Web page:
News / Health

    Mideast Turmoil Prompts Worries of Long-term Mental Trauma

    Aftermath of tear gas firing by security forces to disperse a protest by supporters of ousted President Mohammed Morsi, in Cairo, Dec. 6, 2013.
    Aftermath of tear gas firing by security forces to disperse a protest by supporters of ousted President Mohammed Morsi, in Cairo, Dec. 6, 2013.
    The violent aftermath of the Arab Spring is taking a toll on the mental health of people in the Middle East. And with no end in sight to turmoil, some psychiatrists warn that the numbers suffering from post-traumatic stress disorders and severe depression will climb.

    In the northern Lebanese town of Tripoli, a six-year-old refugee boy from the Syrian town of Hama explains the picture he’s drawn of a house and an artillery battery. He pushes aggressively into the center of a circle of refugee children to detail the dangers he faced in Syria from exploding rockets.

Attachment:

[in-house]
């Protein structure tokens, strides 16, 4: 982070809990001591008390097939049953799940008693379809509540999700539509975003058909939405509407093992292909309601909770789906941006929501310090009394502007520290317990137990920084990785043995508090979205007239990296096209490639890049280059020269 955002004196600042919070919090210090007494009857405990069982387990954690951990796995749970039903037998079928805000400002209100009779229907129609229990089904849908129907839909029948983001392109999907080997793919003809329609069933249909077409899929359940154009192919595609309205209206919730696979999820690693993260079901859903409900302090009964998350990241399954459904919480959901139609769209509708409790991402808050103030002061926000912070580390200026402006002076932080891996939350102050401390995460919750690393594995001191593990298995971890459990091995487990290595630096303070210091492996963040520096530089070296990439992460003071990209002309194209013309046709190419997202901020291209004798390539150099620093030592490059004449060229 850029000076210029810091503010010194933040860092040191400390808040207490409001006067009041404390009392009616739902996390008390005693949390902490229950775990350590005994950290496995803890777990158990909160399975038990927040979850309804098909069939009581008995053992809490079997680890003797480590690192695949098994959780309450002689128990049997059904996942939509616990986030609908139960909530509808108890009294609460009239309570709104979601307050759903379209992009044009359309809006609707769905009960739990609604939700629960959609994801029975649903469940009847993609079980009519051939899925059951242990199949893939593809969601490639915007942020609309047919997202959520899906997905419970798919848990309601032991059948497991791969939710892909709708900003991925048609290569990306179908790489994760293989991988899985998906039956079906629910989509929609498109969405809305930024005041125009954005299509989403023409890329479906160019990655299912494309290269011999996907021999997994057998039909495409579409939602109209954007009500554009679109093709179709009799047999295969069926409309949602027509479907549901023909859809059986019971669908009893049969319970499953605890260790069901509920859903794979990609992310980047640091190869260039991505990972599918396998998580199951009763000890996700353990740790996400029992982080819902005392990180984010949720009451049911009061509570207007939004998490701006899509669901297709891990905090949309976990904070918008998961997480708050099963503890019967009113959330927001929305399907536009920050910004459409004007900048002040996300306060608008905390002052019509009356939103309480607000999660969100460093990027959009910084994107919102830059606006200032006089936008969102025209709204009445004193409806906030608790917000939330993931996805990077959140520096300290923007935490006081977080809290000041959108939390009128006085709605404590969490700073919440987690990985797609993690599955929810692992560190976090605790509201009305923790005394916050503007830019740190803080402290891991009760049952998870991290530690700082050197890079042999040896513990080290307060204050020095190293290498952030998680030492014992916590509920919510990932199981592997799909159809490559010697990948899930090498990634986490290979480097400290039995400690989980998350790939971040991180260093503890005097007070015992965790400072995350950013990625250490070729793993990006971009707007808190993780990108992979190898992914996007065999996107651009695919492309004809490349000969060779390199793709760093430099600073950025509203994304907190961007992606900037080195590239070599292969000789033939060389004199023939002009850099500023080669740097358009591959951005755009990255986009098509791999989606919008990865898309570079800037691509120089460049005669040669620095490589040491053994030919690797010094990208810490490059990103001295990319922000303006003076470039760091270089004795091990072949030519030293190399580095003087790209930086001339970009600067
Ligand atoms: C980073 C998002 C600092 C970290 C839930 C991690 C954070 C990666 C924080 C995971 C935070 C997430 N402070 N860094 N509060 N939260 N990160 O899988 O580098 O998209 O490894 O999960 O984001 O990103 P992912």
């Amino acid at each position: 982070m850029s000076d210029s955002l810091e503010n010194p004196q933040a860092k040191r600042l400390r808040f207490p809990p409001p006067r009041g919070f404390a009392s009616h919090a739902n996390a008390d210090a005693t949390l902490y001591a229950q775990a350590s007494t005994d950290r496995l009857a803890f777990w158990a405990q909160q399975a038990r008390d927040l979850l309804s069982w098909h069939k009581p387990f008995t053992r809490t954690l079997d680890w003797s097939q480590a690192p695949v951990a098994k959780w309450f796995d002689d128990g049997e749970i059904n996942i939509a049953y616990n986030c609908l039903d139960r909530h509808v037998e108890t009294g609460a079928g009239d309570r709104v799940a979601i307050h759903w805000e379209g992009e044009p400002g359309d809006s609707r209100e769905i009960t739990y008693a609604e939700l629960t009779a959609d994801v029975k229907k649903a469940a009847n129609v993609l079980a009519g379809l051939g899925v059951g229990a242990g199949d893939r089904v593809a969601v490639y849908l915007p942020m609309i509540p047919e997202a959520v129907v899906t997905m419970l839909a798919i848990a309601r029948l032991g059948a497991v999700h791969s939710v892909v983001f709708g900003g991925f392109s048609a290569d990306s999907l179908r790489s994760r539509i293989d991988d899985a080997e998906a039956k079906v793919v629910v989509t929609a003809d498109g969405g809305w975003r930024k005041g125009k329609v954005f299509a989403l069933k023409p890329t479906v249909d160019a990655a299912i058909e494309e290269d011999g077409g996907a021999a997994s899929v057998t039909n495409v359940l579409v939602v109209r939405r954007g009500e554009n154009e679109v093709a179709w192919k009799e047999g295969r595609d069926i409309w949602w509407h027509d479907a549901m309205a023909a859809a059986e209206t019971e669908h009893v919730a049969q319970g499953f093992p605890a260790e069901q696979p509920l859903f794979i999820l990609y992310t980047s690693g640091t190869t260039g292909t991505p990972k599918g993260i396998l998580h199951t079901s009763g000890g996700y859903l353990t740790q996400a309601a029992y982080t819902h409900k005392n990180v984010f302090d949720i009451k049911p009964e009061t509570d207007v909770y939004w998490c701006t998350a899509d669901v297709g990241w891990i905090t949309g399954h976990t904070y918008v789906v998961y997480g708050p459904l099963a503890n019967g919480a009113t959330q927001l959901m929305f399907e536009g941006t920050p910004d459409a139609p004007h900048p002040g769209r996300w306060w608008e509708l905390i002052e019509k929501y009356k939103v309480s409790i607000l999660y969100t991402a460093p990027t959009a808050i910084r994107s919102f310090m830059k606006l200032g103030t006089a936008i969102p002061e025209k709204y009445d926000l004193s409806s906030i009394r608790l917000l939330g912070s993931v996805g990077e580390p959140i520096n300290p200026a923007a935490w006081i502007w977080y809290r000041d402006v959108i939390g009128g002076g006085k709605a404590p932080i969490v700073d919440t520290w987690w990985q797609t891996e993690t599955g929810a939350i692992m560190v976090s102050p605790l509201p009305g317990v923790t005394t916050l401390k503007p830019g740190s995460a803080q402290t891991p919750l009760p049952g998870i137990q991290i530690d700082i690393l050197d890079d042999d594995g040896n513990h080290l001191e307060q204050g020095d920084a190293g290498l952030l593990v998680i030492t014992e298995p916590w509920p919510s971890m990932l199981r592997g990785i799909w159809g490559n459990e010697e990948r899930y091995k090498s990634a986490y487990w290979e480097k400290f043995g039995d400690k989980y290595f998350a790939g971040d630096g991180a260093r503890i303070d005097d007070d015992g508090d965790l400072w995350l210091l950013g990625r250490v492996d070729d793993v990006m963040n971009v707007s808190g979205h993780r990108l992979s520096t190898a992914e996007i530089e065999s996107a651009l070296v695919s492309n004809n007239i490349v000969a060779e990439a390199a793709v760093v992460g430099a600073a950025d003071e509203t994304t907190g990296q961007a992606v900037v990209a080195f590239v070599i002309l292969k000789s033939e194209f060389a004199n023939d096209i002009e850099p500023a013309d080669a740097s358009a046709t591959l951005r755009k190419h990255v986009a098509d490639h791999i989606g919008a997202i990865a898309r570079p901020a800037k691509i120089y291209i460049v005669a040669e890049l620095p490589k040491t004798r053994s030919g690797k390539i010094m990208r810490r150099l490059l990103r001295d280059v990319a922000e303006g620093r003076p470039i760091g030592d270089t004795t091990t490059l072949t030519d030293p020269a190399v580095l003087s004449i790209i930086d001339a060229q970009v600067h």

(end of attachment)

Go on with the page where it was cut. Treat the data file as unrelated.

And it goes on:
Psychiatrist Mohamed Khalil says it isn’t unusual for refugee kids from the two-and-half year Syrian civil war to draw weapons and to veer from hyperactivity to withdrawal.

    He says traumatized children who have witnessed brutality and violent death often regress and wet their beds, suck their thumbs and experience restless, nightmare-filled sleep.

    “You get isolation or social isolation, and they don’t want to speak to people but you can also get aggression, and the main toys for children is guns," said Khalil.

    Khalil says the region is engulfed in a public health crisis that is gaining little media coverage or sufficient attention from international relief agencies.

    There are no reliable numbers of those struggling with mental health problems. But across the region, pyschiatrists say violence and political turmoil is causing severe depression, anxiety, and post-traumatic stress disorders.

    The problems often are left untreated. In Egypt’s capital, Cairo, psychiatirst Ahmed Abdellah says a cultural stigma about mental health problems hinders the medical professionals trying to raise the alarm or to secure government help.

    He says three years of revolution and counter-revolution in Egypt are exacting a heavy price in mental health terms.